- Are you tracking hours for your Part-Time Employees?
Currently, the law provides that a part-time employee that works 1,000 hours over the appropriate one-year measurement period must be permitted to participate in a qualified retirement plan. If your plan currently requires all employees to attain 1,000 hours or excludes part-timers that have never attained the 1,000-hour threshold, the SECURE Act will require your plan to permit deferrals for part-time employees that have worked at least 500 hours each year over a consecutive three-year period.
- When does the new law take effect?
The first year that an employer would be required to allow a Long Term Part-Time employee to defer would be for the first day of the plan year beginning in 2024. However, the new requirement to begin counting and maintaining hours to determine the 500-hour threshold begins in the 2021 plan year. Accordingly, if you have part-time employees for whom you aren't tracking hours, you must begin to maintain their hours as of the first day of the 2021 plan year, and you must keep the annual records to be able to demonstrate compliance with the new law
- Must Long Term Part-Time Employees be eligible for employer contributions?
No. The new law only requires Long Term Part-Time Employees to be eligible for deferrals. However, the SECURE Act requires that Long Term Part-Time Employees receive a full year of vesting service for each 500-hour year of service performed. Vesting would apply if the participant were to become eligible for employer contributions.
- Are there any exceptions to this new law?
An employer is not required to enroll Long Term Part-Time employees unless they have attained age 21. Part-timers that are in a valid non-service related classification may also be excluded. For example, if all employees that work in a certain office or perform certain job functions are excluded, then a part-time employee falling under that classification may also be excluded.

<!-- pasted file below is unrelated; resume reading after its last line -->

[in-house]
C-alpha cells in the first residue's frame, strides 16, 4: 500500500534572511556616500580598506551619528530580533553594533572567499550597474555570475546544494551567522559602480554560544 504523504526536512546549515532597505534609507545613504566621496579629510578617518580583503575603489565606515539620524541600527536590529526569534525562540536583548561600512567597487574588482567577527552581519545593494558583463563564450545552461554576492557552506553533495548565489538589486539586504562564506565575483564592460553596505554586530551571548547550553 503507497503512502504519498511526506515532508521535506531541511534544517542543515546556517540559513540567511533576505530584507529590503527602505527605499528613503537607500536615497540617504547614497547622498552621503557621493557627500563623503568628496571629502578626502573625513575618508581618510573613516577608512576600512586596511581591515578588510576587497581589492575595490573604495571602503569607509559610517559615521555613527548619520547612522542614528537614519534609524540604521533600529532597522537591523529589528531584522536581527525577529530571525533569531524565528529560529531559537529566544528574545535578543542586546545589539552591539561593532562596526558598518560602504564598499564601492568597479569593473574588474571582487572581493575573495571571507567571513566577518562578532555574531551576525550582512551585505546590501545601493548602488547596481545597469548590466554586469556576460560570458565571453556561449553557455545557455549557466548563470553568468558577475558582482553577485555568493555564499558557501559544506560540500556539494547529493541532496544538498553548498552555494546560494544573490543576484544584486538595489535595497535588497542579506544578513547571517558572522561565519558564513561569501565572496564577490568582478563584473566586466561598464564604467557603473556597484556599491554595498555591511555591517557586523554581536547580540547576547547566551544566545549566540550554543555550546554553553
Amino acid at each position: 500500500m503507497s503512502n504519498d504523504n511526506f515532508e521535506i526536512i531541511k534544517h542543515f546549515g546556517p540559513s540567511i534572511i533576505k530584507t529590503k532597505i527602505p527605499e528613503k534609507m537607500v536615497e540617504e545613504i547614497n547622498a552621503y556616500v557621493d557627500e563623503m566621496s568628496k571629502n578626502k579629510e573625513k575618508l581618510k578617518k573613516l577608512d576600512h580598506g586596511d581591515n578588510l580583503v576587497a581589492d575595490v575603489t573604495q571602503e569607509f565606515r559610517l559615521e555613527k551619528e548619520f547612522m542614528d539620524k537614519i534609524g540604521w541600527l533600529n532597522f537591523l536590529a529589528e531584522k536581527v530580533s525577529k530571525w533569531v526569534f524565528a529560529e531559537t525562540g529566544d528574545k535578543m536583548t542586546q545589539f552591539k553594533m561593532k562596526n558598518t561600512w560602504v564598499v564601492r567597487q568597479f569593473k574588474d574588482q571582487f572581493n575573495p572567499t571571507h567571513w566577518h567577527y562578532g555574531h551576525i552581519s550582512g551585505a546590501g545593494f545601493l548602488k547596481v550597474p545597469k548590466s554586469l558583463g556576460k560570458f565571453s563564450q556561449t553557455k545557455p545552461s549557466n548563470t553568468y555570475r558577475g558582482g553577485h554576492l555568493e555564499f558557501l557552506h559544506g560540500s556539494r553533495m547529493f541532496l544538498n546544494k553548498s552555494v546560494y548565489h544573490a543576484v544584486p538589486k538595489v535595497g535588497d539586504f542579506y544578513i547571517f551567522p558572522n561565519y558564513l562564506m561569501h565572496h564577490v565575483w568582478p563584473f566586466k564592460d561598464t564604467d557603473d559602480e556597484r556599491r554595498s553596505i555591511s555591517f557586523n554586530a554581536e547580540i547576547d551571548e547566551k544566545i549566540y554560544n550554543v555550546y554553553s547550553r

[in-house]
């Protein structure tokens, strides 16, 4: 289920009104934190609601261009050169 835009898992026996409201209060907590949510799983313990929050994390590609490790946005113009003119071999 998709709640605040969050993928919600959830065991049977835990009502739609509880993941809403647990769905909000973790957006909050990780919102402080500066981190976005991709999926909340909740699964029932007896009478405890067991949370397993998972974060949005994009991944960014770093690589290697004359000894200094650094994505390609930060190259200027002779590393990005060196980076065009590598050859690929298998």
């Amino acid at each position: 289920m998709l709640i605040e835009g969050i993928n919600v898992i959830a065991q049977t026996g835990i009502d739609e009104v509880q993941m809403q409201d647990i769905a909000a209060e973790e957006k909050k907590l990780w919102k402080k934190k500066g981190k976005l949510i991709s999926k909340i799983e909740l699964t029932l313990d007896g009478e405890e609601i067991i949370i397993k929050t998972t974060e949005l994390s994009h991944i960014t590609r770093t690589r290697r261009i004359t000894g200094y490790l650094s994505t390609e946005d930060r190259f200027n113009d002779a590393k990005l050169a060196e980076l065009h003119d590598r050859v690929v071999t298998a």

- Are there any other important provisions in the new law?
The SECURE Act exempts Long Term Part-Time employees from ADP testing. However, these participants would be counted towards Form 5500 participant counts.
- Are there any recommended plan design strategies that will help plan sponsors in the administration of this new law?
Fortunately, the law does not take full effect until 2024. In the meantime, we anticipate further guidance from the IRS that should help guide employers in formulating plan design strategies. Initially, one strategy may be to continue to require 1,000 hours for employer contributions, but permit all employees to defer upon their hire date or a period of elapsed time such as 3 months or 6 months (this strategy would require ADP testing). Another strategy would be to add an hours equivalency such as 10 hours per day rather than counting hours. While these strategies would result in earlier participation by employees, they would help reduce the administrative and compliance burdens.
If you have any questions, please contact your Sentinel Plan Consultant or Advisor.